I remember sitting in the NICU day after day feeling like I was the only person in the world who knew what I was feeling. Even when surrounded by other families, my own family visiting, and countless medical professionals, I felt completely alone. Other than my husband, Casey’s dad, I did not think anyone out there knew what I was going through.
We begged to get connected with other families. But due to HIPAA, the staff were not able to help much.
This was before social media and smartphones. We would go home at night and Google every term we heard that day. We would search for local support groups, ways to connect with other families. After about 2 months, we finally got to take Casey home. We still had not found any support in the area at all.
Many more months went by. I continued to fall deeper and deeper into a very dark hole. I was doing everything I could for Casey, but I felt so isolated. My husband had joined a Yahoo listserv for families of babies with Hypoxic-Ischemic Encephalopathy (HIE). He convinced me to join as well. That lasted about a month. Everyone was so depressing and negative. It only made the darkness I was fighting worse.
One good thing did come from my very short time with this group. One of the other parents sent me a link to a poem called "Welcome to Holland." Oh, my gosh! I read the words and clung to each one. It was as if they wrote this poem just for me.
This was a huge deal. This was the first time I ever felt like there was someone else out there that understood me. I loved this poem and remember saying many times that it should be hung in NICUs everywhere.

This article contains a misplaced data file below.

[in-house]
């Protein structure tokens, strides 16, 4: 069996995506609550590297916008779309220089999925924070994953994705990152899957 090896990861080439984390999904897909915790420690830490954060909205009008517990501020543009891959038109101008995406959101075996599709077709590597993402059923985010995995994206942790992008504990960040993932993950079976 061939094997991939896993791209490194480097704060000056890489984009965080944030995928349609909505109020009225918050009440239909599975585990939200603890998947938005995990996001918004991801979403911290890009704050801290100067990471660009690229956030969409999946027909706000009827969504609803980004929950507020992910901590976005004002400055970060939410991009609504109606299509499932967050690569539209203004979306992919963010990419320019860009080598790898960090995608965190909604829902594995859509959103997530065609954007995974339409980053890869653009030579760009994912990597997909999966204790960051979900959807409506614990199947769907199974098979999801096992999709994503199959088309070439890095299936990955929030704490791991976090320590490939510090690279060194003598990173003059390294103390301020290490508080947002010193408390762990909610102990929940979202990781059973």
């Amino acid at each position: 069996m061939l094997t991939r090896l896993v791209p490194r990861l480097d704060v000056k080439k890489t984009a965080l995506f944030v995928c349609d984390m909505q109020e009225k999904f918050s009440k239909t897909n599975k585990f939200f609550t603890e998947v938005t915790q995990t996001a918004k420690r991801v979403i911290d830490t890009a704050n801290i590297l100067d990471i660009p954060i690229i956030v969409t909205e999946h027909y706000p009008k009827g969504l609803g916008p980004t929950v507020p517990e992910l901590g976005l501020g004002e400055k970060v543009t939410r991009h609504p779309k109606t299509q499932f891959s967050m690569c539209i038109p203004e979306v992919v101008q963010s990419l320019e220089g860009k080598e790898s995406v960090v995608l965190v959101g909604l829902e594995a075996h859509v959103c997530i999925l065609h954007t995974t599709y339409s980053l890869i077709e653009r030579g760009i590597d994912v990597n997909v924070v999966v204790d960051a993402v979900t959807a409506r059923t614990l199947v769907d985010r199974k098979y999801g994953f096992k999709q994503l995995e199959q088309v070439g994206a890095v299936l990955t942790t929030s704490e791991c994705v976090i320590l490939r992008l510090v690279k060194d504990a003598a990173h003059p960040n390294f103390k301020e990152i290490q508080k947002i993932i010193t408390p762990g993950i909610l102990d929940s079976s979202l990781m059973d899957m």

The first few times someone sent me this poem I would smile, thank them, and tell them how much I loved it. Over the years, I was handed this poem more times than I can count. Dozens of variations to this poem were also passed around. I do still think the poem is lovely and a great source of support for people early on in their journey.
But after about the 10th time, I started to grow very torn about how this poem made me feel. Talking with other parents, this seems to be a natural progression with many of us. Regardless of how you feel about Holland, if you know a parent just starting out, it may be worth sharing. (I’d suggest not sending it to the veteran parents that are years in though.)
“Being a mom is like jumping out of a plane with a bunch of people who don’t know how to open their own chutes. So you fly around doing it for them. Then you hit the ground. But you don’t die. You get up and you cook dinner.” -Unknown
Categories: Family Support